(Made the news as there is a legal challenge going through - same firm that is challenging the fee rises in england - but Scots parliment spokemen pretty sure it is legal. How can this be right? At this rate it is going to be cheaper for Rachael to go live in europe or the US, and pay fees and living costs, than it is to study at home Shocked Evil or Very Mad

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Re: EDUCATION

Post by Pettytyrant101 on Sun Aug 21, 2011 8:54 pm

It is a bit mad. I'm not entirely sure how it has come about. Scottish education has always been seperate from English. So its quite confusing where the two overlap. This seems like a loophole somehwere in that overlap to me.
Certainly doesn't make sense or seem fair.
Of course if you get a teaching job across the border Kafria you will be Scottish and not have to worry about any education or prescription fees and your classes would probably be smaller (although thats not guaranteed).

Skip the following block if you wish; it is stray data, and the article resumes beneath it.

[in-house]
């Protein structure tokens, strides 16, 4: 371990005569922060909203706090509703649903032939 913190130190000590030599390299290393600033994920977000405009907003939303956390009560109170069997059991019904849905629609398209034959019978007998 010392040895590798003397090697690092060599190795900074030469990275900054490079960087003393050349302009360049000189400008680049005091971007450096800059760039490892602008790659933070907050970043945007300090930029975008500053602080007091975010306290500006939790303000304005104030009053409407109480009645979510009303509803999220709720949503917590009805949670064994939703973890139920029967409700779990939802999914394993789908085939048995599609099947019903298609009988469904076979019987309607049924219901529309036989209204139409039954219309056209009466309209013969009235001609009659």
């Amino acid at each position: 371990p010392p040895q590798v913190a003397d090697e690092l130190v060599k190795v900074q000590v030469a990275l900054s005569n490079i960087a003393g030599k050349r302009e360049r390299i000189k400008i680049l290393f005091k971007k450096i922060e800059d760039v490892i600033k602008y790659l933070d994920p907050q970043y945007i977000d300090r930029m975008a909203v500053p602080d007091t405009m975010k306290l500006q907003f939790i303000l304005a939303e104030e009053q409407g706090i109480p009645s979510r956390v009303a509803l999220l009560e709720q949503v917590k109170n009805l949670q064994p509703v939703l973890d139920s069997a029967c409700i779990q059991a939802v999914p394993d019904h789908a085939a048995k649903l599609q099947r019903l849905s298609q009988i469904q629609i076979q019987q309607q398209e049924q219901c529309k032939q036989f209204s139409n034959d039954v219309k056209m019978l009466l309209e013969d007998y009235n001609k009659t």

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Re: EDUCATION

Post by Kafria on Sun Aug 21, 2011 8:56 pm

Some classes would be smaller - In england science has the same 30 pupil max as other subjects (despite technologies being 25)

In Scotland the limit for a sciecne class is 25 too

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Re: EDUCATION

Post by Pettytyrant101 on Sun Aug 21, 2011 9:02 pm

Had a look on the BBC website and found this;

"Tuition fee arrangements are based on "ordinary domicile" not nationality."

From a Scottish government spokesperson. There's your loophole right there. Can't say I am that keen on thi policy, seems devisive to me and the spokesperson went on to say, ""In an ideal world, no students would pay fees. Our main priority has to be to protect opportunities for Scottish students to study at Scottish institutions by maintaining free education north of the border. "